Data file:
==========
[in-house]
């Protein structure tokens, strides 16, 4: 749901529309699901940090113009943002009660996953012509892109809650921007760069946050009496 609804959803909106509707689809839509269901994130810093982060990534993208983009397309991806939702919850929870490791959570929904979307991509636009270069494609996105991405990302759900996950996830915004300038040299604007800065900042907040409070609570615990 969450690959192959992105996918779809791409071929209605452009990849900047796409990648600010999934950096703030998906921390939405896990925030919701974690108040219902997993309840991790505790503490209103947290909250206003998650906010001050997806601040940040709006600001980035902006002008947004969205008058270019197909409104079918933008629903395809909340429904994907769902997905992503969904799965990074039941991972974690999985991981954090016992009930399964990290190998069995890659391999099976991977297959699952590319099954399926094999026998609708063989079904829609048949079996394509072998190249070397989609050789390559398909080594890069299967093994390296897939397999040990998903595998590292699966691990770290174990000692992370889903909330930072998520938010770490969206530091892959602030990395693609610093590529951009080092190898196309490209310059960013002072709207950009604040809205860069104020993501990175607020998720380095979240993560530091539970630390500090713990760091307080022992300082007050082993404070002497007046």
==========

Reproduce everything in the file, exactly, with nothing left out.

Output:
[in-house]
């Protein structure tokens, strides 16, 4: 749901529309699901940090113009943002009660996953012509892109809650921007760069946050009496 609804959803909106509707689809839509269901994130810093982060990534993208983009397309991806939702919850929870490791959570929904979307991509636009270069494609996105991405990302759900996950996830915004300038040299604007800065900042907040409070609570615990 969450690959192959992105996918779809791409071929209605452009990849900047796409990648600010999934950096703030998906921390939405896990925030919701974690108040219902997993309840991790505790503490209103947290909250206003998650906010001050997806601040940040709006600001980035902006002008947004969205008058270019197909409104079918933008629903395809909340429904994907769902997905992503969904799965990074039941991972974690999985991981954090016992009930399964990290190998069995890659391999099976991977297959699952590319099954399926094999026998609708063989079904829609048949079996394509072998190249070397989609050789390559398909080594890069299967093994390296897939397999040990998903595998590292699966691990770290174990000692992370889903909330930072998520938010770490969206530091892959602030990395693609610093590529951009080092190898196309490209310059960013002072709207950009604040809205860069104020993501990175607020998720380095979240993560530091539970630390500090713990760091307080022992300082007050082993404070002497007046």